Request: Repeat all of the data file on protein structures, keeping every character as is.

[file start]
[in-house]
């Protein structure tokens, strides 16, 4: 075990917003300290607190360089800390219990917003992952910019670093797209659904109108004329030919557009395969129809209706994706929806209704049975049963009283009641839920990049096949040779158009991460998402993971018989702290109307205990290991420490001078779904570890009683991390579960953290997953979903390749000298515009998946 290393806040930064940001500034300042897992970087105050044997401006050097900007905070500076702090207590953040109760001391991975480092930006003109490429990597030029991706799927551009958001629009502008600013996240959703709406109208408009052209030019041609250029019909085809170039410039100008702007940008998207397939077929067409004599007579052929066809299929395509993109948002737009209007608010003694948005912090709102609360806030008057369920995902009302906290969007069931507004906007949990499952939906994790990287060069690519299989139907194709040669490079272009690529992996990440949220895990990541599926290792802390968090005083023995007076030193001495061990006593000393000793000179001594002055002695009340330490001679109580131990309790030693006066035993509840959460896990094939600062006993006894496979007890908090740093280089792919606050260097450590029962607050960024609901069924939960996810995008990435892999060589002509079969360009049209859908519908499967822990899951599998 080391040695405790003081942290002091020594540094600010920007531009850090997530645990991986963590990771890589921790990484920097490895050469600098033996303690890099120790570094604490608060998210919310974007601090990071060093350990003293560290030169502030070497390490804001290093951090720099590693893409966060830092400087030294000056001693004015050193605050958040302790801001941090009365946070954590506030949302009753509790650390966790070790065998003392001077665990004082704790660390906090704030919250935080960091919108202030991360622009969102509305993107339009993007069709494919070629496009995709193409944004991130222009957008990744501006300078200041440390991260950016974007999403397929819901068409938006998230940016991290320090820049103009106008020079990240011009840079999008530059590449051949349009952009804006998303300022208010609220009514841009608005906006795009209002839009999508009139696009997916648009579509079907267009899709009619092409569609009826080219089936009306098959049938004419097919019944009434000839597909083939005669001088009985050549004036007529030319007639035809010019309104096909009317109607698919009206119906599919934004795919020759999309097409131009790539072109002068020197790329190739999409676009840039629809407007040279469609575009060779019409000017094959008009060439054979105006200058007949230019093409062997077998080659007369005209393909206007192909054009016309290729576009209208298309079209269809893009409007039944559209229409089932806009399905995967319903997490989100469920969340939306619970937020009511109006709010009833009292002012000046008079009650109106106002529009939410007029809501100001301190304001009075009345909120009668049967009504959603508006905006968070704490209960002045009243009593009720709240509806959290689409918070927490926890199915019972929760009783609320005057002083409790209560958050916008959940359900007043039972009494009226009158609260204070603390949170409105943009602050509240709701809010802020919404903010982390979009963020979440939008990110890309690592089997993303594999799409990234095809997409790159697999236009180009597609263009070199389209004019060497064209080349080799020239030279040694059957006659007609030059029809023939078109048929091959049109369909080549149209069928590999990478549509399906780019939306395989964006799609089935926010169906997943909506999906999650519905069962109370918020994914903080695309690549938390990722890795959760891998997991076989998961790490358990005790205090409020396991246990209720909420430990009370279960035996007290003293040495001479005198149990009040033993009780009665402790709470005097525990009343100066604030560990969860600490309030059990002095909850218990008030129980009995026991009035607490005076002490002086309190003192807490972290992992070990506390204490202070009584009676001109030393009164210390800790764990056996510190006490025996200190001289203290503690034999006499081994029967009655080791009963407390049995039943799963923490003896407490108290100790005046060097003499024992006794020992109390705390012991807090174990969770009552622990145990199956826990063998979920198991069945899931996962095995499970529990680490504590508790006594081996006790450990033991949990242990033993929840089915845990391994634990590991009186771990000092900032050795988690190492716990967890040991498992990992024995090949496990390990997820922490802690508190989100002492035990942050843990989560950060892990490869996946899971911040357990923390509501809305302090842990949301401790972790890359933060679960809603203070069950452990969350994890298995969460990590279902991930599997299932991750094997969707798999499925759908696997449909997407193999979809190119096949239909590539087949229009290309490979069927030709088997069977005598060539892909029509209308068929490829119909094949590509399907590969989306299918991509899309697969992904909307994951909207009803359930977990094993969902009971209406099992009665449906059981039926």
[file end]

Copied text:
[in-house]
């Protein structure tokens, strides 16, 4: 075990917003300290607190360089800390219990917003992952910019670093797209659904109108004329030919557009395969129809209706994706929806209704049975049963009283009641839920990049096949040779158009991460998402993971018989702290109307205990290991420490001078779904570890009683991390579960953290997953979903390749000298515009998946 290393806040930064940001500034300042897992970087105050044997401006050097900007905070500076702090207590953040109760001391991975480092930006003109490429990597030029991706799927551009958001629009502008600013996240959703709406109208408009052209030019041609250029019909085809170039410039100008702007940008998207397939077929067409004599007579052929066809299929395509993109948002737009209007608010003694948005912090709102609360806030008057369920995902009302906290969007069931507004906007949990499952939906994790990287060069690519299989139907194709040669490079272009690529992996990440949220895990990541599926290792802390968090005083023995007076030193001495061990006593000393000793000179001594002055002695009340330490001679109580131990309790030693006066035993509840959460896990094939600062006993006894496979007890908090740093280089792919606050260097450590029962607050960024609901069924939960996810995008990435892999060589002509079969360009049209859908519908499967822990899951599998 080391040695405790003081942290002091020594540094600010920007531009850090997530645990991986963590990771890589921790990484920097490895050469600098033996303690890099120790570094604490608060998210919310974007601090990071060093350990003293560290030169502030070497390490804001290093951090720099590693893409966060830092400087030294000056001693004015050193605050958040302790801001941090009365946070954590506030949302009753509790650390966790070790065998003392001077665990004082704790660390906090704030919250935080960091919108202030991360622009969102509305993107339009993007069709494919070629496009995709193409944004991130222009957008990744501006300078200041440390991260950016974007999403397929819901068409938006998230940016991290320090820049103009106008020079990240011009840079999008530059590449051949349009952009804006998303300022208010609220009514841009608005906006795009209002839009999508009139696009997916648009579509079907267009899709009619092409569609009826080219089936009306098959049938004419097919019944009434000839597909083939005669001088009985050549004036007529030319007639035809010019309104096909009317109607698919009206119906599919934004795919020759999309097409131009790539072109002068020197790329190739999409676009840039629809407007040279469609575009060779019409000017094959008009060439054979105006200058007949230019093409062997077998080659007369005209393909206007192909054009016309290729576009209208298309079209269809893009409007039944559209229409089932806009399905995967319903997490989100469920969340939306619970937020009511109006709010009833009292002012000046008079009650109106106002529009939410007029809501100001301190304001009075009345909120009668049967009504959603508006905006968070704490209960002045009243009593009720709240509806959290689409918070927490926890199915019972929760009783609320005057002083409790209560958050916008959940359900007043039972009494009226009158609260204070603390949170409105943009602050509240709701809010802020919404903010982390979009963020979440939008990110890309690592089997993303594999799409990234095809997409790159697999236009180009597609263009070199389209004019060497064209080349080799020239030279040694059957006659007609030059029809023939078109048929091959049109369909080549149209069928590999990478549509399906780019939306395989964006799609089935926010169906997943909506999906999650519905069962109370918020994914903080695309690549938390990722890795959760891998997991076989998961790490358990005790205090409020396991246990209720909420430990009370279960035996007290003293040495001479005198149990009040033993009780009665402790709470005097525990009343100066604030560990969860600490309030059990002095909850218990008030129980009995026991009035607490005076002490002086309190003192807490972290992992070990506390204490202070009584009676001109030393009164210390800790764990056996510190006490025996200190001289203290503690034999006499081994029967009655080791009963407390049995039943799963923490003896407490108290100790005046060097003499024992006794020992109390705390012991807090174990969770009552622990145990199956826990063998979920198991069945899931996962095995499970529990680490504590508790006594081996006790450990033991949990242990033993929840089915845990391994634990590991009186771990000092900032050795988690190492716990967890040991498992990992024995090949496990390990997820922490802690508190989100002492035990942050843990989560950060892990490869996946899971911040357990923390509501809305302090842990949301401790972790890359933060679960809603203070069950452990969350994890298995969460990590279902991930599997299932991750094997969707798999499925759908696997449909997407193999979809190119096949239909590539087949229009290309490979069927030709088997069977005598060539892909029509209308068929490829119909094949590509399907590969989306299918991509899309697969992904909307994951909207009803359930977990094993969902009971209406099992009665449906059981039926």